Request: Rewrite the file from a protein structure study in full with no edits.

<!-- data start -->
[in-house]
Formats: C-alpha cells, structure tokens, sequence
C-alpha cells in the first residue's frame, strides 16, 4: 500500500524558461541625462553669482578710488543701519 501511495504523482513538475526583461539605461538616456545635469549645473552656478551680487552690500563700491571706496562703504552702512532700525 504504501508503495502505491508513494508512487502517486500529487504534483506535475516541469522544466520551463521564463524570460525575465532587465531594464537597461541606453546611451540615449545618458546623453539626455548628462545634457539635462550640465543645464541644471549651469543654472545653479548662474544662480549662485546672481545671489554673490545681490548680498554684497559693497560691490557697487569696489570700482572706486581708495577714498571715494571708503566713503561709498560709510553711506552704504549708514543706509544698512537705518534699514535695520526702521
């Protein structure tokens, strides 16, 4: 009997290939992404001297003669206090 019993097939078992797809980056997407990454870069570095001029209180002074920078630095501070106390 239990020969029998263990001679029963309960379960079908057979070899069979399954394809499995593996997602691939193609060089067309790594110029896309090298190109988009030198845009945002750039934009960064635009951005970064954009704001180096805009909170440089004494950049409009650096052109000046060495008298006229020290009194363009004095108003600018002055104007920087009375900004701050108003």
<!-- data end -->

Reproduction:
[in-house]
Formats: C-alpha cells, structure tokens, sequence
C-alpha cells in the first residue's frame, strides 16, 4: 500500500524558461541625462553669482578710488543701519 501511495504523482513538475526583461539605461538616456545635469549645473552656478551680487552690500563700491571706496562703504552702512532700525 504504501508503495502505491508513494508512487502517486500529487504534483506535475516541469522544466520551463521564463524570460525575465532587465531594464537597461541606453546611451540615449545618458546623453539626455548628462545634457539635462550640465543645464541644471549651469543654472545653479548662474544662480549662485546672481545671489554673490545681490548680498554684497559693497560691490557697487569696489570700482572706486581708495577714498571715494571708503566713503561709498560709510553711506552704504549708514543706509544698512537705518534699514535695520526702521
């Protein structure tokens, strides 16, 4: 009997290939992404001297003669206090 019993097939078992797809980056997407990454870069570095001029209180002074920078630095501070106390 239990020969029998263990001679029963309960379960079908057979070899069979399954394809499995593996997602691939193609060089067309790594110029896309090298190109988009030198845009945002750039934009960064635009951005970064954009704001180096805009909170440089004494950049409009650096052109000046060495008298006229020290009194363009004095108003600018002055104007920087009375900004701050108003």